Fun Ways to Change Behavior and Improve Security

How can we use fun as a motivator for changing the behavior of computer users to improve information security? I started thinking about this after I read about the Fun Theory project, “dedicated to the thought that something as simple as fun is the easiest way to change people’s behaviour for the better.”

Non-Security Examples

One of the project’s experiments influenced people to take the stairs instead of the elevator by turning the stairway into a musical piano keyboard. Take a look at this 2-minute video:

Another experiment encouraged drivers to wait at the traffic light by displaying trivia when the red light was on. Another motivated people to throw trash into a bin, rather than on the floor, by emitting funny sounds when objects were placed into the receptacle.

In these examples, fun acts as positive reinforcement, which is often more powerful than negative reinforcement in changing behavior.

Ideas for Security Scenarios

Here are a few ideas that came to mind for using fun as a motivator to improve information security:

  • If tailgating is a problem, reward people for closing the door behind them by announcing a fun fact or speaking a one-line joke (using recordings).
  • Such rewards might also work when encouraging people to swipe their badge at the door, rather than walking behind someone.
  • Encourage people to check the SSL certificate of the web server by having the browser display a funny picture or a trivia note as part of the certificate properties dialog box.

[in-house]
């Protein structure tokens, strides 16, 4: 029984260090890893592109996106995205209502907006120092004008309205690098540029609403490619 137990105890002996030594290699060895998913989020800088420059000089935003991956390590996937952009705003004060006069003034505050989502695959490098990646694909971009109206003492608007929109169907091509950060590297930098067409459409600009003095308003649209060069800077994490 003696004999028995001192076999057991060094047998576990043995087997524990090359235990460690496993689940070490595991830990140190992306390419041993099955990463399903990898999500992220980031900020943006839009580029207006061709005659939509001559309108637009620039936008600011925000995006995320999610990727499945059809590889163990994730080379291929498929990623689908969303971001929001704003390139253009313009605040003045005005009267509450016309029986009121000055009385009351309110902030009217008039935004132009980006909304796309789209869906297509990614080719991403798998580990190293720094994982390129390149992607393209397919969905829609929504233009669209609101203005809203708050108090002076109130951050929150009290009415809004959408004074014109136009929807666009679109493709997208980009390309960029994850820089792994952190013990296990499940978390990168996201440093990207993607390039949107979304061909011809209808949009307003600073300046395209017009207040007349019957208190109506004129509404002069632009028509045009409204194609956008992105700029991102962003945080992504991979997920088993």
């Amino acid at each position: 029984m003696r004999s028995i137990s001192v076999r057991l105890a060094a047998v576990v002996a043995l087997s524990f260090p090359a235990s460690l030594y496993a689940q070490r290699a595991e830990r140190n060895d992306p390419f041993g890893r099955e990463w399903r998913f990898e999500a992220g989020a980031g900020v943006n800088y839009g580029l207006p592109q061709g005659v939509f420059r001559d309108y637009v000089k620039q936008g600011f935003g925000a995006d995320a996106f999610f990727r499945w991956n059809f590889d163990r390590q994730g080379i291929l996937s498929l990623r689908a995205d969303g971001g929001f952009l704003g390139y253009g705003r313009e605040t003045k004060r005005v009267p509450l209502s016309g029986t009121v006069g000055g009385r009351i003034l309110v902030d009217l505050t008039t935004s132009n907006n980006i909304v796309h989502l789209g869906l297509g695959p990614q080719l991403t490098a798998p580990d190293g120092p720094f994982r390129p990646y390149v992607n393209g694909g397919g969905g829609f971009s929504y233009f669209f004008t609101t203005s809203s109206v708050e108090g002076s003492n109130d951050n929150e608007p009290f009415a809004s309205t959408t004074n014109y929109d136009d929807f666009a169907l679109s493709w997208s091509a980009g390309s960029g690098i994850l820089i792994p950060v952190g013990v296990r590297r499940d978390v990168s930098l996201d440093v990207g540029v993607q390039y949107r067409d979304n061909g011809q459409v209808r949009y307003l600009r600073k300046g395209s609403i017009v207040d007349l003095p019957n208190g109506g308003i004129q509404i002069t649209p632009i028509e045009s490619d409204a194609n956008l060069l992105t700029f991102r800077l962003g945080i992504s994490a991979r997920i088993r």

• Reward people who select complex passwords by automatically entering them in an office raffle.
  • Encourage people to report security concerns to the help desk by rewarding them with raffle tickets.
  • Make security awareness training sessions less boring by using fun graphics, personally-relevant facts and an engaging presentation style.
  • Test employees’ knowledge of security policies with short quizzes, where winners receive awards.
  • Use comic strips and fun posters when displaying security awareness messages.

OK, I’m just brainstorming here. Are these practical ideas? Do you have others? Have you, perhaps, already implemented an approach along these lines?

Updated

About the Author

Lenny Zeltser is a seasoned business and technology leader with extensive information security experience. He builds innovative endpoint defense solutions as VP of Products at Minerva Labs. He also trains incident response and digital forensics professionals at SANS Institute. Lenny frequently speaks at industry events, writes articles and has co-authored books. He has earned the prestigious GIAC Security Expert designation, has an MBA from MIT Sloan and a Computer Science degree from the University of Pennsylvania.

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